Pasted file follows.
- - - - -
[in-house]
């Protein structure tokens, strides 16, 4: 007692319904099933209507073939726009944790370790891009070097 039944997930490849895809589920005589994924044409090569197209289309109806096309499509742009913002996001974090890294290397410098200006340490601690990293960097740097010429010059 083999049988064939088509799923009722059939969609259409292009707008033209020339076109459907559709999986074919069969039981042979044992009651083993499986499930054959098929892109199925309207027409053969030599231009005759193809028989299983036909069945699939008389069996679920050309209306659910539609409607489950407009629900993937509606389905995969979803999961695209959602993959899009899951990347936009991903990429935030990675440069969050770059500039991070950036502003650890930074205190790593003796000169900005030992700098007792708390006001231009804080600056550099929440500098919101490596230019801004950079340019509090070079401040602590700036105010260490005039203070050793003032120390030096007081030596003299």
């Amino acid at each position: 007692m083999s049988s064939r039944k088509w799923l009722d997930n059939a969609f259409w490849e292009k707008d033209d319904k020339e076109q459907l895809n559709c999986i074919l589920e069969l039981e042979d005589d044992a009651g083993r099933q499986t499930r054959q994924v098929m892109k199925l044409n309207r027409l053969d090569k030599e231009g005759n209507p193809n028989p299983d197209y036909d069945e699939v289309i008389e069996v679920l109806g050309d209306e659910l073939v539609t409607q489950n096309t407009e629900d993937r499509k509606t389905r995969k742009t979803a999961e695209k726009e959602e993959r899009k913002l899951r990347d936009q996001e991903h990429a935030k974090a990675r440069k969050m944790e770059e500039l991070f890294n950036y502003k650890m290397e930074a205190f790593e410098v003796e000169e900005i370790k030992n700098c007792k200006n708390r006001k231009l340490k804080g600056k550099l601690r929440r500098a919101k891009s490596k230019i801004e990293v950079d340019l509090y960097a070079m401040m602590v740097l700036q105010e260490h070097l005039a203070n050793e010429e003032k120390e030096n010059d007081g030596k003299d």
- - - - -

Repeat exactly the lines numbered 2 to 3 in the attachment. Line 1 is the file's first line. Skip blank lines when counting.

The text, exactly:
């Protein structure tokens, strides 16, 4: 007692319904099933209507073939726009944790370790891009070097 039944997930490849895809589920005589994924044409090569197209289309109806096309499509742009913002996001974090890294290397410098200006340490601690990293960097740097010429010059 083999049988064939088509799923009722059939969609259409292009707008033209020339076109459907559709999986074919069969039981042979044992009651083993499986499930054959098929892109199925309207027409053969030599231009005759193809028989299983036909069945699939008389069996679920050309209306659910539609409607489950407009629900993937509606389905995969979803999961695209959602993959899009899951990347936009991903990429935030990675440069969050770059500039991070950036502003650890930074205190790593003796000169900005030992700098007792708390006001231009804080600056550099929440500098919101490596230019801004950079340019509090070079401040602590700036105010260490005039203070050793003032120390030096007081030596003299």
């Amino acid at each position: 007692m083999s049988s064939r039944k088509w799923l009722d997930n059939a969609f259409w490849e292009k707008d033209d319904k020339e076109q459907l895809n559709c999986i074919l589920e069969l039981e042979d005589d044992a009651g083993r099933q499986t499930r054959q994924v098929m892109k199925l044409n309207r027409l053969d090569k030599e231009g005759n209507p193809n028989p299983d197209y036909d069945e699939v289309i008389e069996v679920l109806g050309d209306e659910l073939v539609t409607q489950n096309t407009e629900d993937r499509k509606t389905r995969k742009t979803a999961e695209k726009e959602e993959r899009k913002l899951r990347d936009q996001e991903h990429a935030k974090a990675r440069k969050m944790e770059e500039l991070f890294n950036y502003k650890m290397e930074a205190f790593e410098v003796e000169e900005i370790k030992n700098c007792k200006n708390r006001k231009l340490k804080g600056k550099l601690r929440r500098a919101k891009s490596k230019i801004e990293v950079d340019l509090y960097a070079m401040m602590v740097l700036q105010e260490h070097l005039a203070n050793e010429e003032k120390e030096n010059d007081g030596k003299d």